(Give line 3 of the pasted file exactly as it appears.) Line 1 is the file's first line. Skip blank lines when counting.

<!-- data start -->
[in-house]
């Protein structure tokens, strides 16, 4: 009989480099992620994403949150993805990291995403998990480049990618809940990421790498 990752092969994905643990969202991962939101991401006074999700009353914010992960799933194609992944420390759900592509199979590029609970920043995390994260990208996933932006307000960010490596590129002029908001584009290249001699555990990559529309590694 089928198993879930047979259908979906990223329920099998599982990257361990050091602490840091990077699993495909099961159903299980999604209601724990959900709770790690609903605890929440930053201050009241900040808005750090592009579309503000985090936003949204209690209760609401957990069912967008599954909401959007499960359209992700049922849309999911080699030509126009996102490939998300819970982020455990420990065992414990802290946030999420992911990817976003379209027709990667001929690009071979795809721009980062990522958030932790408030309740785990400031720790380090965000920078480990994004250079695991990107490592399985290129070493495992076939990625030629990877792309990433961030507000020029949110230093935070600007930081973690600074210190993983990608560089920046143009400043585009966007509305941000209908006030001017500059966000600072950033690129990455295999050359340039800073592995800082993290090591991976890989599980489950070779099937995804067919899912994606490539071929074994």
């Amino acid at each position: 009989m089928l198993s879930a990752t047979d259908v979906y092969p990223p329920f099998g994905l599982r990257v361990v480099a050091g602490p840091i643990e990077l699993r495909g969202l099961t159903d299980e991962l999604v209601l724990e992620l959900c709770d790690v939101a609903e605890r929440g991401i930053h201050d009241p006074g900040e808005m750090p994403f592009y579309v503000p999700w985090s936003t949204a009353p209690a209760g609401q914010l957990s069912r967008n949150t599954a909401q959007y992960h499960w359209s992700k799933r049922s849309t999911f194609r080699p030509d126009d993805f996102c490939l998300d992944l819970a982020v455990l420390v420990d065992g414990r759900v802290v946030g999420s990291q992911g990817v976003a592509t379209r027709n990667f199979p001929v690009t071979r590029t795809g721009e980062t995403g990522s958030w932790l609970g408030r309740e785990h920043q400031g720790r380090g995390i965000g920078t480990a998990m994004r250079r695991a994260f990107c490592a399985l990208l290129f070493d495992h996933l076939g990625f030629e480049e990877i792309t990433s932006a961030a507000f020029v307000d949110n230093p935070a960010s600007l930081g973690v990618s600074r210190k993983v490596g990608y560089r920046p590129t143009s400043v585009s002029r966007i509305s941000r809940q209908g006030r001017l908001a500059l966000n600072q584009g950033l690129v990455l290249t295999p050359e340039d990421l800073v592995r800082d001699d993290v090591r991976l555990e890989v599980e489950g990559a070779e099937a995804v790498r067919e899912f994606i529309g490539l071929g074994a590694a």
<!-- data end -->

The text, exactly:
């Amino acid at each position: 009989m089928l198993s879930a990752t047979d259908v979906y092969p990223p329920f099998g994905l599982r990257v361990v480099a050091g602490p840091i643990e990077l699993r495909g969202l099961t159903d299980e991962l999604v209601l724990e992620l959900c709770d790690v939101a609903e605890r929440g991401i930053h201050d009241p006074g900040e808005m750090p994403f592009y579309v503000p999700w985090s936003t949204a009353p209690a209760g609401q914010l957990s069912r967008n949150t599954a909401q959007y992960h499960w359209s992700k799933r049922s849309t999911f194609r080699p030509d126009d993805f996102c490939l998300d992944l819970a982020v455990l420390v420990d065992g414990r759900v802290v946030g999420s990291q992911g990817v976003a592509t379209r027709n990667f199979p001929v690009t071979r590029t795809g721009e980062t995403g990522s958030w932790l609970g408030r309740e785990h920043q400031g720790r380090g995390i965000g920078t480990a998990m994004r250079r695991a994260f990107c490592a399985l990208l290129f070493d495992h996933l076939g990625f030629e480049e990877i792309t990433s932006a961030a507000f020029v307000d949110n230093p935070a960010s600007l930081g973690v990618s600074r210190k993983v490596g990608y560089r920046p590129t143009s400043v585009s002029r966007i509305s941000r809940q209908g006030r001017l908001a500059l966000n600072q584009g950033l690129v990455l290249t295999p050359e340039d990421l800073v592995r800082d001699d993290v090591r991976l555990e890989v599980e489950g990559a070779e099937a995804v790498r067919e899912f994606i529309g490539l071929g074994a590694a």